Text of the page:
Written by Keith Findlay -
North Sea helicopter operator Bristow Helicopters said yesterday it had worked hard to “secure its position” during a difficult year.
The firm, which is part of US-based Bristow Group, saw losses widen to £25.6million during the year to March 31, from just over £2million previously.
But a recently won contract to provide UK search and rescue (SAR) services helped drive up turnover to nearly £380million, from £334.8million in 2014/15.
In its business review of the year, Bristow Helicopters said underlying gross profits were stable at £24.3million, which highlighted its “ability to expand and meet client and customer requirements”.
The “significant” widening of losses was mainly due to movements in foreign currency exchange rates – causing a £14.5million hole in the balance sheet – and a £11.6million impact from written off investment, the firm added.
A spokeswoman at the company yesterday said: “Financial year 2015-16 was a difficult year for Bristow and the oil and gas sector in particular.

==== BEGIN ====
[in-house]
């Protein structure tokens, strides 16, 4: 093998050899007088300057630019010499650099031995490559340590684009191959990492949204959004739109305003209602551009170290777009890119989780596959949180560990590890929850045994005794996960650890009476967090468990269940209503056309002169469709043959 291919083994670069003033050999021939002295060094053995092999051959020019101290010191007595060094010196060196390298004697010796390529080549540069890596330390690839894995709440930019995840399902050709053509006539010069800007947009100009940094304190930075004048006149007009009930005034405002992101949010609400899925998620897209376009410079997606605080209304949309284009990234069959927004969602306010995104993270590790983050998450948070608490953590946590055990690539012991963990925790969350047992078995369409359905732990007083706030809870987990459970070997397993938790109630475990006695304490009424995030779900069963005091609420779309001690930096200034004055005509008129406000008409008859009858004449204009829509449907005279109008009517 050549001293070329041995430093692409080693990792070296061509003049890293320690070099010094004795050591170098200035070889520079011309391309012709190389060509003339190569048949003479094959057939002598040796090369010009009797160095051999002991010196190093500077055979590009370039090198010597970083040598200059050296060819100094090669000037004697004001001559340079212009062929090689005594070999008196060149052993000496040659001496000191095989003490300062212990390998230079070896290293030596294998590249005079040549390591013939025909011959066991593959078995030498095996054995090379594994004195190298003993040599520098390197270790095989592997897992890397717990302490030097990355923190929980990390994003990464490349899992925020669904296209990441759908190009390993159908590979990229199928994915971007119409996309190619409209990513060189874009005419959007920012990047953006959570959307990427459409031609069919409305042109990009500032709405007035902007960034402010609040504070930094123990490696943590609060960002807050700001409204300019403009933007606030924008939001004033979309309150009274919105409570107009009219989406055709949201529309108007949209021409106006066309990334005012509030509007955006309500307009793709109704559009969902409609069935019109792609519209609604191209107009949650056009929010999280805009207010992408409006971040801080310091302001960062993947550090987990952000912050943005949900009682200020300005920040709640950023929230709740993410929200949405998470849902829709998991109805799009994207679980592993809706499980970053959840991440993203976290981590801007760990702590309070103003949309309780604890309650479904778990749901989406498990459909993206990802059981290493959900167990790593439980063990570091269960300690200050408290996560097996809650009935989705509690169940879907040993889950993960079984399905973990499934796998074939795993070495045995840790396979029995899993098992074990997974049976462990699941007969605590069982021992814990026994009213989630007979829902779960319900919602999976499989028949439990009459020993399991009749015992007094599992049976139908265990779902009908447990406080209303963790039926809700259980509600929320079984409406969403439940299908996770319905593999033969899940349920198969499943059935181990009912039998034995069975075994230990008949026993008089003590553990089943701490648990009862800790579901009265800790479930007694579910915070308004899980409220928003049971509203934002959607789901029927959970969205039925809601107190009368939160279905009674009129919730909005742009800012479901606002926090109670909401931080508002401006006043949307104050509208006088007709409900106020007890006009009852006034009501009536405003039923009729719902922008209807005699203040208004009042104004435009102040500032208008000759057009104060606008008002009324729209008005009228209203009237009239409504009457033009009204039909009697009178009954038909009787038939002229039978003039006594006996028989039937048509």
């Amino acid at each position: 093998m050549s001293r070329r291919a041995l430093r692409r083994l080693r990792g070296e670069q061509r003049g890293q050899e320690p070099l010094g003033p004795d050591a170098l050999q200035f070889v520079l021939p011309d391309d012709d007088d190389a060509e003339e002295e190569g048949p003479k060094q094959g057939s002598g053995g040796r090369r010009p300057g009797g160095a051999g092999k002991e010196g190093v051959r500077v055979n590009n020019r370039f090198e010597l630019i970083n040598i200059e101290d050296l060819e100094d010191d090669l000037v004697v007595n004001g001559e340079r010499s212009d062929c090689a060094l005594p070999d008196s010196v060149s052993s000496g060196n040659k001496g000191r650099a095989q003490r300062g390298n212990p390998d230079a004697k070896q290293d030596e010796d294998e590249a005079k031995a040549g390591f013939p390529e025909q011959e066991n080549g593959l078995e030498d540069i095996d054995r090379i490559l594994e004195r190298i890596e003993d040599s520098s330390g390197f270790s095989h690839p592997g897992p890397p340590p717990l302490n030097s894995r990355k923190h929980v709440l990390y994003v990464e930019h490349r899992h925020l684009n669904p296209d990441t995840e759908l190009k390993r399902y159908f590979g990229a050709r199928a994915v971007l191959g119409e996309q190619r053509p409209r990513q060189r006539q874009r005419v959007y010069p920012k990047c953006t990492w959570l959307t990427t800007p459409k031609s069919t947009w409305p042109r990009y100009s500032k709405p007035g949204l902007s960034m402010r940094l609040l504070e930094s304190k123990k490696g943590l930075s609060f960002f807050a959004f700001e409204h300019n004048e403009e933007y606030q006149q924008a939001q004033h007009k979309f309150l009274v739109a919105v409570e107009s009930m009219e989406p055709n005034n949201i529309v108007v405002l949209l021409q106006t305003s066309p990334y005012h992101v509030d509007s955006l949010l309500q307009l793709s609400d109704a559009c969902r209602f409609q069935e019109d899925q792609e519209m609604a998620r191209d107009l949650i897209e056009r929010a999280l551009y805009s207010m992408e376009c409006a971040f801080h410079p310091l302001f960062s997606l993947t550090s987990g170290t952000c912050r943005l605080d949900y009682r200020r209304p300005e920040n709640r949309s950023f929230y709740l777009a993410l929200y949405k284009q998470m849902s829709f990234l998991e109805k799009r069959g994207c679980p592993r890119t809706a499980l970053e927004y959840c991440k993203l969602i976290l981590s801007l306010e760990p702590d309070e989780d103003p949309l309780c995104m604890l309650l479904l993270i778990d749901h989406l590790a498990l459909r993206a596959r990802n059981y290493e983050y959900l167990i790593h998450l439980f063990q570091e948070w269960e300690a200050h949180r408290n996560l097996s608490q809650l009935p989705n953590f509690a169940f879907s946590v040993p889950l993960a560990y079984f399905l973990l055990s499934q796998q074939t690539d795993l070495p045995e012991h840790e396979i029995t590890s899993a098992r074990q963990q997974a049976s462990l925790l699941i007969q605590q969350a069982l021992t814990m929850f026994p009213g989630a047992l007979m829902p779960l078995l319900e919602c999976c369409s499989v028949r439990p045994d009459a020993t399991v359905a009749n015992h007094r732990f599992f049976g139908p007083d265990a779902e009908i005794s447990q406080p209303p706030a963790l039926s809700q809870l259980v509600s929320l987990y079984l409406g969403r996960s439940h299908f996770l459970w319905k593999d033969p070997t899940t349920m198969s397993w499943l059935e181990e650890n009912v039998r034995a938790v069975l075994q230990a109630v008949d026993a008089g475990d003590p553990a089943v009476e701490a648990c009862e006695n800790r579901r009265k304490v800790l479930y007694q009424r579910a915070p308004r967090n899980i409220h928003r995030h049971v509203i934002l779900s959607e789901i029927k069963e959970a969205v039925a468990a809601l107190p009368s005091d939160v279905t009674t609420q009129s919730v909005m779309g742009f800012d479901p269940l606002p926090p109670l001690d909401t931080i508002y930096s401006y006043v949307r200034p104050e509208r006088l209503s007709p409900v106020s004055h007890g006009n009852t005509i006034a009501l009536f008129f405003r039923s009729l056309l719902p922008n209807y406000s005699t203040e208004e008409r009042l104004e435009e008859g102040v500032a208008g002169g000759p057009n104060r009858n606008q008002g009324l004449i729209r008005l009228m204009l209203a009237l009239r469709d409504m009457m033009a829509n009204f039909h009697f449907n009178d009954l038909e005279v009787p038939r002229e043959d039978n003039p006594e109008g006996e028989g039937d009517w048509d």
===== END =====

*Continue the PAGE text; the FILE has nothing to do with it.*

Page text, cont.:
“In response to the challenges presented Bristow worked hard to secure its position by implementing a number of initiatives, whilst at the same time remaining focused on providing the highest level of safe client service delivery.
“The initiatives included reducing costs, diversifying our business and improving operational efficiencies.”
Bristow Helicopter’s huge investment write-off was linked to its takeover of Humberside Airport-based Eastern Airways in a multimillion-pound deal in February 2014
The ‘copter firm’s latest accounts also show it employed 1,203 people on average during 2015/16, up from 1,132 the year before.
Awarded in March 2013, the lucrative SAR contract – worth £1/6billion – will ultimately be serviced with 22 technologically advanced aircraft operating out of a total of 10 bases throughout the UK.
The deal also came with a phased-in transition period – continuing through to July this year – and an overall contract length of 10 years plus options to extend.
SAR helicopters previously operated from eight UK military bases and four civilian sites. In 2011, the UK Government said the military would give up the role and civilian-only crews would take over at 10 bases.
Results announced last May revealed net losses of £60.3million across Bristow Group during the year to March 31, against profits of about £69million in 2014/15.
The company cited “the severity of the oil and gas industry downturn” and foreign currency losses as factors in a 5.6% drop in operating revenue to £1.4billion.